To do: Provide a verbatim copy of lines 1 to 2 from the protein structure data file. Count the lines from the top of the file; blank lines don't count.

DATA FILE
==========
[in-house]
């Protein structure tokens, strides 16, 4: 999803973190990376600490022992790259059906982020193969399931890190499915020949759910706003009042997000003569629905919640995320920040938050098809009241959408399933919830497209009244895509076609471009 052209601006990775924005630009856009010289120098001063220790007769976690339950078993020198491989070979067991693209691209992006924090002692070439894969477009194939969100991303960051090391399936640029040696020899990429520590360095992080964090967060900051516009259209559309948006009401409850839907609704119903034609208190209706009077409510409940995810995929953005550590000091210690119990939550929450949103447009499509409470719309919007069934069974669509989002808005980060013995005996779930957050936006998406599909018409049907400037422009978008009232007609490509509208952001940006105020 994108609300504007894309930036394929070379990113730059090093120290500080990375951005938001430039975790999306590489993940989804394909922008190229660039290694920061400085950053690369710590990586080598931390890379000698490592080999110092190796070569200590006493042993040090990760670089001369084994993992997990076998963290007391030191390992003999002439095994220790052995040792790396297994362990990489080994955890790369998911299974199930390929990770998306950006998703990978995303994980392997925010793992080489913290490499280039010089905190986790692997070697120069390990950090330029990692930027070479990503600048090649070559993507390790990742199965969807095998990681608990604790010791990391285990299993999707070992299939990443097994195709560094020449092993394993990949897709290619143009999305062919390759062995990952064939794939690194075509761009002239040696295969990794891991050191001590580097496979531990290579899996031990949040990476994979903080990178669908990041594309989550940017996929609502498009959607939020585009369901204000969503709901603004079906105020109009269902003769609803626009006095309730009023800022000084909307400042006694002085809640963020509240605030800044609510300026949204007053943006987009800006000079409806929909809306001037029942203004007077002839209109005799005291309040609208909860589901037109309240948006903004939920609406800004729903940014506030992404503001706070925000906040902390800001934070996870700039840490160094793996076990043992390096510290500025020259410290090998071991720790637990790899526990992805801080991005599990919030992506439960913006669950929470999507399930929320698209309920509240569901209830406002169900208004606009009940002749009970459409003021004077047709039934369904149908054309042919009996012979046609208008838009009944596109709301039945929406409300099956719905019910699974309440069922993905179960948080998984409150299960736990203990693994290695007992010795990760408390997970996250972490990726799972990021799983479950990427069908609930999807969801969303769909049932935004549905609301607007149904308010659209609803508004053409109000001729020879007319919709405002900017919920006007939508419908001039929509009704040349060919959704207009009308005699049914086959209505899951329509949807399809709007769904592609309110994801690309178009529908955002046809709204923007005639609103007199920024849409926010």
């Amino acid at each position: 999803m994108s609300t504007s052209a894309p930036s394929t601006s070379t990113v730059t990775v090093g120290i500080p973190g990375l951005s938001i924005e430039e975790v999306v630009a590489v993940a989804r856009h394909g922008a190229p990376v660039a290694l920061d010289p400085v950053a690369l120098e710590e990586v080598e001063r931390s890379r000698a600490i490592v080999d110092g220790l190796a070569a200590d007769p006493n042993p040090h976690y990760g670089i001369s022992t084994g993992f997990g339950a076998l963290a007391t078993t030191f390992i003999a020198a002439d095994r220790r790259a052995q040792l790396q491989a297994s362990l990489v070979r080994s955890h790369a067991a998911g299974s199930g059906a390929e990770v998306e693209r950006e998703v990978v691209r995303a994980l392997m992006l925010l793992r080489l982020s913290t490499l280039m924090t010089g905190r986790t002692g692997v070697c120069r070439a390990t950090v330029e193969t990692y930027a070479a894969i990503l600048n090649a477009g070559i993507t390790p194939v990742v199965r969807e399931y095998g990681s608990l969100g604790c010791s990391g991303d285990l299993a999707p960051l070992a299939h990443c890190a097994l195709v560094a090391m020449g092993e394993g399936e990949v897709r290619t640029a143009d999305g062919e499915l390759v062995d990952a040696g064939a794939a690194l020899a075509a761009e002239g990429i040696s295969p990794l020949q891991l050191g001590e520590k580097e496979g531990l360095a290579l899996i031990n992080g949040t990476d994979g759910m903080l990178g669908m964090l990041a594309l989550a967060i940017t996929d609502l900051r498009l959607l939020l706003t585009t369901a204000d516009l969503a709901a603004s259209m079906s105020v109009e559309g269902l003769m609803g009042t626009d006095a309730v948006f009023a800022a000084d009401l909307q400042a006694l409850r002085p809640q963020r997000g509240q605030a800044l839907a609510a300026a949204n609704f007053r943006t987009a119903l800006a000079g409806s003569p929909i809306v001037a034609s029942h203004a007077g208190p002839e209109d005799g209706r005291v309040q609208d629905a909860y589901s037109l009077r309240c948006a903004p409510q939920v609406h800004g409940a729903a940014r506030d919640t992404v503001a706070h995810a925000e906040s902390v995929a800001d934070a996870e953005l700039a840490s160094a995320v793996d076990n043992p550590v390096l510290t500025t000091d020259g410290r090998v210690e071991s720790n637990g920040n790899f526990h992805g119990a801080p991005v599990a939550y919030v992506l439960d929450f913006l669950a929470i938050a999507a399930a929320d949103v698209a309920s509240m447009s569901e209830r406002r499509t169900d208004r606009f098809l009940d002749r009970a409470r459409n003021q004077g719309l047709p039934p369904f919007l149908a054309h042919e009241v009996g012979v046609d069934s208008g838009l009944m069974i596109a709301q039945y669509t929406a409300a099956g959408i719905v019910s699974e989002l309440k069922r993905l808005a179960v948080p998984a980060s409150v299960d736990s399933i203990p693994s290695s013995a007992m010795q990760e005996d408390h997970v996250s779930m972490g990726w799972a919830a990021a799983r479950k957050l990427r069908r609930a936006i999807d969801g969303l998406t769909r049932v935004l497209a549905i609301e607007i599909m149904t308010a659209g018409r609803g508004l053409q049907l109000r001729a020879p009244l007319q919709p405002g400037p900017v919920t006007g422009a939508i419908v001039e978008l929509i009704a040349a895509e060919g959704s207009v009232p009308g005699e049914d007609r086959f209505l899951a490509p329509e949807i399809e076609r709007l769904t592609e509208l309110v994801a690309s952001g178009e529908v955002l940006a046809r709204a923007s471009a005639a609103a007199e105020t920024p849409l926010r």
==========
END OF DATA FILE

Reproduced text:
[in-house]
């Protein structure tokens, strides 16, 4: 999803973190990376600490022992790259059906982020193969399931890190499915020949759910706003009042997000003569629905919640995320920040938050098809009241959408399933919830497209009244895509076609471009 052209601006990775924005630009856009010289120098001063220790007769976690339950078993020198491989070979067991693209691209992006924090002692070439894969477009194939969100991303960051090391399936640029040696020899990429520590360095992080964090967060900051516009259209559309948006009401409850839907609704119903034609208190209706009077409510409940995810995929953005550590000091210690119990939550929450949103447009499509409470719309919007069934069974669509989002808005980060013995005996779930957050936006998406599909018409049907400037422009978008009232007609490509509208952001940006105020 994108609300504007894309930036394929070379990113730059090093120290500080990375951005938001430039975790999306590489993940989804394909922008190229660039290694920061400085950053690369710590990586080598931390890379000698490592080999110092190796070569200590006493042993040090990760670089001369084994993992997990076998963290007391030191390992003999002439095994220790052995040792790396297994362990990489080994955890790369998911299974199930390929990770998306950006998703990978995303994980392997925010793992080489913290490499280039010089905190986790692997070697120069390990950090330029990692930027070479990503600048090649070559993507390790990742199965969807095998990681608990604790010791990391285990299993999707070992299939990443097994195709560094020449092993394993990949897709290619143009999305062919390759062995990952064939794939690194075509761009002239040696295969990794891991050191001590580097496979531990290579899996031990949040990476994979903080990178669908990041594309989550940017996929609502498009959607939020585009369901204000969503709901603004079906105020109009269902003769609803626009006095309730009023800022000084909307400042006694002085809640963020509240605030800044609510300026949204007053943006987009800006000079409806929909809306001037029942203004007077002839209109005799005291309040609208909860589901037109309240948006903004939920609406800004729903940014506030992404503001706070925000906040902390800001934070996870700039840490160094793996076990043992390096510290500025020259410290090998071991720790637990790899526990992805801080991005599990919030992506439960913006669950929470999507399930929320698209309920509240569901209830406002169900208004606009009940002749009970459409003021004077047709039934369904149908054309042919009996012979046609208008838009009944596109709301039945929406409300099956719905019910699974309440069922993905179960948080998984409150299960736990203990693994290695007992010795990760408390997970996250972490990726799972990021799983479950990427069908609930999807969801969303769909049932935004549905609301607007149904308010659209609803508004053409109000001729020879007319919709405002900017919920006007939508419908001039929509009704040349060919959704207009009308005699049914086959209505899951329509949807399809709007769904592609309110994801690309178009529908955002046809709204923007005639609103007199920024849409926010």